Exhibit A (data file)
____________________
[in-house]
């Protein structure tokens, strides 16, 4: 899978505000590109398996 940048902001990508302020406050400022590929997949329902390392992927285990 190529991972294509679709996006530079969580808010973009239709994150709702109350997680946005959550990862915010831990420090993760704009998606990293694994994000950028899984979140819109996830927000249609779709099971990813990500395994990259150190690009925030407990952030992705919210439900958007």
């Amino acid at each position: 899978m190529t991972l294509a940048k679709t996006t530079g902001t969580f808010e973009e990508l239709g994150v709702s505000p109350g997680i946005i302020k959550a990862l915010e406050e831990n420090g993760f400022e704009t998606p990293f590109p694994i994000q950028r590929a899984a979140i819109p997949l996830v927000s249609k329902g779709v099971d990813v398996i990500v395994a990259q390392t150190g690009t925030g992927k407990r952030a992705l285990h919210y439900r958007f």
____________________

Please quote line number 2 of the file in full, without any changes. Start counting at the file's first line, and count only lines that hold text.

């Protein structure tokens, strides 16, 4: 899978505000590109398996 940048902001990508302020406050400022590929997949329902390392992927285990 190529991972294509679709996006530079969580808010973009239709994150709702109350997680946005959550990862915010831990420090993760704009998606990293694994994000950028899984979140819109996830927000249609779709099971990813990500395994990259150190690009925030407990952030992705919210439900958007």